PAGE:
The world wide web consists of over 1.7 billion websites and over 2.76 billion pages. To access these websites and pages, 5 billion Internet users rely on user interfaces (UI). A web UI enables users to interact with websites and web applications via a browser; thus, clearly, websites and UIs are closely intertwined, and you can’t have one without the other.
Vue.js also allows developers to take advantage of built-in libraries for client-side routing and state management. Whenever required, they also have the freedom to select different routing/state management libraries based on their application requirements.
Vue.js comes with a CLI (Command Line Interface) to streamline development and simplify app creation by means of:
The CLI provides numerous project configurations that can be used as-is, plus end-to-end testing libraries, easy-to-use routing systems, and Server-Side Rendering (SSR) to present fully-rendered web pages to search engine crawlers. But apart from preset configurations, you can also create your own for TypeScript, linting, and testing.
The Vue.js CLI includes a built-in development server so you can run your app locally and test it prior to deployment without configuring a server yourself. Plus, the various build tools work smoothly with sensible defaults, so you don’t have to waste time or effort on configurations and can focus on writing app code instead. If required, you can easily change the configuration of each tool without the need for ejecting.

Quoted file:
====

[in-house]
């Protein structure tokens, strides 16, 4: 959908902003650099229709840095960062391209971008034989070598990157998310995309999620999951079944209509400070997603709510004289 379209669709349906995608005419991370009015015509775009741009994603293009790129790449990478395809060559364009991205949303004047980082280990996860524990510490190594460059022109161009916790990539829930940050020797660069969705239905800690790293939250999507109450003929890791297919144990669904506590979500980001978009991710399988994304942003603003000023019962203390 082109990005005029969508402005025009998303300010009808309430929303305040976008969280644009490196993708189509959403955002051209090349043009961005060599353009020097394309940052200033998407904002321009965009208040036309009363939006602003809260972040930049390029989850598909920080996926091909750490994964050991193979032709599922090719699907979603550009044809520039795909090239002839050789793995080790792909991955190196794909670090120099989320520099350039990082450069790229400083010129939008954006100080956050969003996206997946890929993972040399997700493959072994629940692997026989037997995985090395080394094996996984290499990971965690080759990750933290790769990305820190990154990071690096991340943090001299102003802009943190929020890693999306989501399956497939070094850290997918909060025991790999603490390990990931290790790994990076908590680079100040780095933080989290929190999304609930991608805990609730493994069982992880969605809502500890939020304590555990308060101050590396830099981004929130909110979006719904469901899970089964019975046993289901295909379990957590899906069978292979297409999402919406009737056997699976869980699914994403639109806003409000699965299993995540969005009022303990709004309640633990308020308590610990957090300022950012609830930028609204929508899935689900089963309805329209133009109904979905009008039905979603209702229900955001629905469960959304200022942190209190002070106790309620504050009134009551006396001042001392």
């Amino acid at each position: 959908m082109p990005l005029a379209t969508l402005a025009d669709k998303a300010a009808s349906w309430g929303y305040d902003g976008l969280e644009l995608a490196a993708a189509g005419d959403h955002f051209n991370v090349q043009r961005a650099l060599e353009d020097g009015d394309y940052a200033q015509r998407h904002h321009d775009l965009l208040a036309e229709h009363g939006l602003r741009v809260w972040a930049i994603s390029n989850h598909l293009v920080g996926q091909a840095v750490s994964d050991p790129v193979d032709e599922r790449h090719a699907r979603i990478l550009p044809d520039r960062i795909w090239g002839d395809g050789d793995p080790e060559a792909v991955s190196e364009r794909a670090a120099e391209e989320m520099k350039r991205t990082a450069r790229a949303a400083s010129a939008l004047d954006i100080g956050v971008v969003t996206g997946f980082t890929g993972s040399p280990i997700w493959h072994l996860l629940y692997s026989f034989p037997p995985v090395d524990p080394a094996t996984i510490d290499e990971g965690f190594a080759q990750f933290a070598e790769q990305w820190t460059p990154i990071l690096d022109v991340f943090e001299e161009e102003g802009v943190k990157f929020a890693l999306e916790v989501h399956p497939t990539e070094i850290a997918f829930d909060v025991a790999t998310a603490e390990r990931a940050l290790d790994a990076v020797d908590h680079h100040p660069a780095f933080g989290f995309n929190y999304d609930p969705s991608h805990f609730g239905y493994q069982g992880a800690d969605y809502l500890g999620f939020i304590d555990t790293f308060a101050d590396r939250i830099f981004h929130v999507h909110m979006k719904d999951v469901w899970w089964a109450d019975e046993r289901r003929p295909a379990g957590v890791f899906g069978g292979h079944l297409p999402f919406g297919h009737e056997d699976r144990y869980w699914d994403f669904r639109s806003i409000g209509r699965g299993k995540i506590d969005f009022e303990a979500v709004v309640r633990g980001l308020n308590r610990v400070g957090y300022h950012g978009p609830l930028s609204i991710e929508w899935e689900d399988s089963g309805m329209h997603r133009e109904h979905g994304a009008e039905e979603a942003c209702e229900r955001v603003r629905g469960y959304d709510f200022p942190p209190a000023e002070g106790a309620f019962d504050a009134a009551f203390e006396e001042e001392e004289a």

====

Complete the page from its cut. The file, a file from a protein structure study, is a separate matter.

The Vue.js CLI, combined with other frontend development tools, makes it easy to set up Vue.js. Some functionality is included by default, but you can also build code with a DRY (Don’t Repeat Yourself) logic and structure. Plus, it comes with several plugins that can be included when creating a new project, added into it later, or grouped into reusable presets.
Components play a crucial role in developing web apps with Vue.js.
They break up a large application into smaller and distinct building blocks. Developers can easily create these blocks and manage them separately. They can add and render components asynchronously or on-demand with Vue’s “lazy loading” feature, which is a great way to reduce the file size and HTTP request-response time.
It’s also easy to transfer data between components since Vue.js simplifies communication between component hierarchies. These smaller blocks make it easier to write, test, and optimise application code. The template, logic, and styles are inherently coupled inside each component. Such collocation makes components more cohesive and easier to maintain.
With the Vue.js framework, you don’t have to place your application template, logic, and styling code into separate files. Instead, you can group all these elements into a single global file ending with a .vue extension. As a result, your team can take advantage of build-time tools like Webpack or Browserify to add more sophisticated components to the web application.